This is a community archive for the 19th century working class movement known as the Primitive Methodists. Here you can browse through photos, stories, memories and research, and it is easy to add your own pages. Find out more about us or get in touch.
The stone building was not connected to the chapel at all. It was in fact Thurmaston’s blacksmiths forge until the 1960s after which it fell into disrepair until it was completely renovated about five years ago The whole of the chapel site belongs to the garage next door and part of it is used for storage
Benjamin Middleton, the son of the tailor in whose cottage the Friendly Society was founded, became its Secretary. His obituary in the Primitive Methodist Magazine (1909) says, ‘He took this office 53 years ago when the Society was but a flourishing village club largely connected with the Primitive Methodist Church in Compton. Under his wise management the Society has grown, until it now has 26 branches, over 3,000 members and accumulated funds of over £16,000. More than 400 of these club members walked in the funeral procession as the remains of our brother were carried to the burying ground attached to the chapel which he had so much loved.’
I was interested to read the article by Malcolm Bee, which says that part of the reason why the society grew so much larger than other village friendly societies, with an influence far beyond the village of Compton, is that the Compton Pilgrims embodied a set of moral values which could be spread by the expansion of the club.
In its early years the members faced opposition, but the Primitive Methodist minister who founded it, Robert Langford, was evangelistic in calling people to join the benefit society, ‘Through the mercies of our God we are now increasing … and whatever might have been said by the ignorant and superstitious, to endeavour to stop the rise and progress of our noble cause, we have to be thankful that hitherto every effort has been vain and useless … we … invite all men that might come under our age and sphere of life, to come with us and do as we have done, viz:- To use the means of youth, health and strength, to provide for themselves against the day of adversity, distress and old age.’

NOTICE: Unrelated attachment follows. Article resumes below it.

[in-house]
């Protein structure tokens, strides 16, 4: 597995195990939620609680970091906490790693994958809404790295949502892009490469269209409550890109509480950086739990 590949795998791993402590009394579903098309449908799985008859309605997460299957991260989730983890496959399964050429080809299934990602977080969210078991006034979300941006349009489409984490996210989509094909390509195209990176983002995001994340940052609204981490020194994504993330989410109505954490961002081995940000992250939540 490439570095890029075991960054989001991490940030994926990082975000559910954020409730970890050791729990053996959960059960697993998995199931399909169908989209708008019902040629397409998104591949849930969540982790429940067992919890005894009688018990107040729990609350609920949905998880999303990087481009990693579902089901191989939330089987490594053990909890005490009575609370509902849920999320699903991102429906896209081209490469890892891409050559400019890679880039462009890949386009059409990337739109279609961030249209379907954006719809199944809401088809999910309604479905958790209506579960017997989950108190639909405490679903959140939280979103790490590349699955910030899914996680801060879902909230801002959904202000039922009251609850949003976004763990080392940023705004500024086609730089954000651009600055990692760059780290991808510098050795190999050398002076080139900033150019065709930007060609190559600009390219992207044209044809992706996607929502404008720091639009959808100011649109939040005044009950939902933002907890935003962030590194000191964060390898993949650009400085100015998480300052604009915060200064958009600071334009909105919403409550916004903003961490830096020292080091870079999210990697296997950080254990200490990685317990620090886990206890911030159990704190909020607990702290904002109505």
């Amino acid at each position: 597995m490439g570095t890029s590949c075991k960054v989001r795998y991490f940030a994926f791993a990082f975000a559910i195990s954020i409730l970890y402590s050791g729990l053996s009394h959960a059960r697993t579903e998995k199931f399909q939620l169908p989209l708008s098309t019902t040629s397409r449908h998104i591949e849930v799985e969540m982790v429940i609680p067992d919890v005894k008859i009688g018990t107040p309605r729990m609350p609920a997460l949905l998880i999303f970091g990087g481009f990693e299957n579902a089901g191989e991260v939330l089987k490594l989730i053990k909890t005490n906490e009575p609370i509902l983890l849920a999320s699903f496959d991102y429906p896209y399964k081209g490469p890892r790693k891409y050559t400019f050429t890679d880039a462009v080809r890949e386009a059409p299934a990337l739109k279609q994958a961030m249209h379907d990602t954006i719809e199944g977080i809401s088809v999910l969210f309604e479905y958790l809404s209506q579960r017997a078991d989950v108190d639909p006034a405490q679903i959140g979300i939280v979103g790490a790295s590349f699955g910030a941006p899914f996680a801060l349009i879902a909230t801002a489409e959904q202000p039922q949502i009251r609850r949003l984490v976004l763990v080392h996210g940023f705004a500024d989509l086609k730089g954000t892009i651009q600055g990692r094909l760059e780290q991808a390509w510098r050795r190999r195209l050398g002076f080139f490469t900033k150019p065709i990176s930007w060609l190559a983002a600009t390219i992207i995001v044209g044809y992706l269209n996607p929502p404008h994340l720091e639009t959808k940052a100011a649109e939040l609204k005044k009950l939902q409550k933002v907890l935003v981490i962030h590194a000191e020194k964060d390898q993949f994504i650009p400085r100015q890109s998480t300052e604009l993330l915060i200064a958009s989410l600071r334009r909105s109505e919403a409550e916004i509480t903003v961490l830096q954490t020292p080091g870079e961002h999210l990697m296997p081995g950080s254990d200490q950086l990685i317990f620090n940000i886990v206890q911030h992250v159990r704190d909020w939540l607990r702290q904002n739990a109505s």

Its strengths were its links with religious nonconformity, specifically Primitive Methodism, and a strong belief in the principles of self-help and independence. Its roots in Primitive Methodism can be seen in the open air service which was part of the annual meeting. The printed rules of the society were also full of biblical quotations.
Pictures from a second page on Broad Lane have been added to this page. On that page there were also the following comments: By Ade Marks (06/05/2013) We are truly delighted to see these pictures of Grapevine Community Church on this website. We value and appreciate the Primitive Methodist history of this chapel and the communities of worshippers who were there before us. Thank you for your prayers and vision. We would be most grateful to receive any information and photographs which enable us to describe and celebrate this rich history. Please do let us know at: email@example.com or drop in and say hello! By Wendy Pointer (06/05/2013) The second picture is certainly of a church which is thriving with God’s blessing. For those interested here is our web page: http://www.grapevinecommunitychurch.org/ If you attended the chapel in the past or have an interest in the history of Illogan churches feel free to drop in – perhaps share a coffee and a chat on a Friday morning, you are sure to be welcomed with a smile! By David CRACKNELL (07/05/2013) Its a project on going so we would love to hear from anyone with information. As Wendy has said, its a thriving chapel. Having closed in the 1990’s, the local Apostolic congregation took it on with support from Redruth Baptist Church, before passing to Grapevine Community Church. The original chapel (which was wood) opened in 1859, and the present chapel followed in 1887 and extended shortly afterwards. Famous persons connected are Richard TANGYE (of TANGYE Bros. Engineers) and Thomas MERRITT (Composer). I believe the site celebrates 155 years in 2014.